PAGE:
COVID - 19: a growing opportunity for community gardening in London

News item first posted on: 01/10/20

Read our newly published blog in the Urban Agricultural Magazine today! In collaboration with the University of Kent, and as part of the FEW Meter programme, the blog examines how when the UK went into lockdown in March, many community gardens stepped up as emergency food providers. We discuss the huge mental and physical health benefits of gardening and make the case for how community gardens should be included in the national post-pandemic recovery plan. 

"As the UK went into COVID-19 lockdown in March 2020, many community gardens in London stepped up as emergency food providers, despite unclear government advice on whether they could continue operating. Highlighting the flexible, community-centred approach of such gardens, as well as the mental and physical health benefits of gardening, this blog post makes the case for including community gardens in the national post-pandemic recovery plan.
In March 2020, as COVID-19 took hold in the UK and restrictions tightened, the public panicked and stripped supermarket shelves – firstly of non-perishable goods, then of fresh fruit and vegetables. In a social media appeal, a critical care nurse, after finding supermarket shelves empty at the end of a shift, pleaded with the public to stop the panic buying. A YouGov poll found that of the 8.1 million people in the UK facing food insecurity, 50% were unable to obtain the food they needed because of shortages in shops. All the major grocery chains adapted, introducing the rationing of certain products and queueing to allow for social distancing, and the situation started to calm.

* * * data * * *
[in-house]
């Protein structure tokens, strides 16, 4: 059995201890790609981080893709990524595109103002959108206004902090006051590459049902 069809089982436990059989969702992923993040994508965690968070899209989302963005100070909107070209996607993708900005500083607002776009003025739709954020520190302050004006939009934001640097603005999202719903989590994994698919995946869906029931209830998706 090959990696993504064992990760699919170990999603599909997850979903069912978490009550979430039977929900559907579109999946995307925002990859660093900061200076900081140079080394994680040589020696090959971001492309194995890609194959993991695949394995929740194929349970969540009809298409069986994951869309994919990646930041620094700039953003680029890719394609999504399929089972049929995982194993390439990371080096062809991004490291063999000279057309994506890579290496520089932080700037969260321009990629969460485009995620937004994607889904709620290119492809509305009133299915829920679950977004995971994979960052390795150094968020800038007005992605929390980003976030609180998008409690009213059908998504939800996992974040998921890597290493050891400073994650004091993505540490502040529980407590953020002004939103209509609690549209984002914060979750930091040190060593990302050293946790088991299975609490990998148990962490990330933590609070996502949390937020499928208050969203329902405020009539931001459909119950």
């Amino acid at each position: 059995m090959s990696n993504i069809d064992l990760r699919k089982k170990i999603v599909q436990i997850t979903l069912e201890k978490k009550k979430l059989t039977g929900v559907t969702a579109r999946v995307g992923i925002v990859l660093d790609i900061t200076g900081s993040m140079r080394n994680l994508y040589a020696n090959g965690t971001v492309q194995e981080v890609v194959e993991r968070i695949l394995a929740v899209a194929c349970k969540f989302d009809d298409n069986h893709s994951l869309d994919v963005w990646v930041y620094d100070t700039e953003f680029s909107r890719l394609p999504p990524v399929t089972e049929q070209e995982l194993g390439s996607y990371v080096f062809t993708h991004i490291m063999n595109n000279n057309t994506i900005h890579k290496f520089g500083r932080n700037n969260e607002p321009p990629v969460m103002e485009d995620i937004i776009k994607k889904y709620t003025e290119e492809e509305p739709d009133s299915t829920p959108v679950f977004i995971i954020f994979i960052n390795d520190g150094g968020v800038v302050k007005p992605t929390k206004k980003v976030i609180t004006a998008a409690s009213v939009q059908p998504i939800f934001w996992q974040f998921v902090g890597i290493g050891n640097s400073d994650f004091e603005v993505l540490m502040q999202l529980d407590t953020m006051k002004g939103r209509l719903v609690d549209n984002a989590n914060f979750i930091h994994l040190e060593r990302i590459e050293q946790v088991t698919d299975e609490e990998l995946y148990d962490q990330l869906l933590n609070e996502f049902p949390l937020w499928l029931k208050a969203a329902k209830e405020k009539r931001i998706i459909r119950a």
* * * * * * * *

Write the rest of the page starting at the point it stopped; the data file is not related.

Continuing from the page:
However, those empty produce shelves suggested an opportunity for community gardens and farms to up their game, expand production, and distribute produce to those in need.  But, paradoxically, just at the time their produce was needed, it was unclear whether ‘community’ gardens would be able to remain open."

We discuss how many community gardens were overwhelmed by the increased demand for veg boxes. How gardening, which saw an increase in uptake during lockdown, plays a vital role both in reducing mental health symptoms and in tackling obesity and how community gardens in London have demonstrated their niche role during the pandemic in terms of food provision to those in need locally and in providing a safe outdoor space for those with mental health illness.

"It is time to review the role that these spaces have played in the pandemic and to assess their growing potential in the ‘new normal’ policy arena. Community gardens and other forms of urban farming have the potential to play a role in the three main policy areas that normally receive focus from the UK government: health, climate change and environment, and community cohesion/development. A recent FAO briefing highlights the need for better integration of food and health systems into urban policies and plans. As the UK rebuilds its health and economy post-pandemic, community gardens should have a role in any recovery plan, as a means of contributing to both food supply and community resilience in times of crisis. Their role in providing health and social support should be formally acknowledged, and they should be financed accordingly. Moreover, gardening should be seen as a serious measure to tackle the UK’s obesity crisis and related COVID-19 mortality impact."

Read the article in full here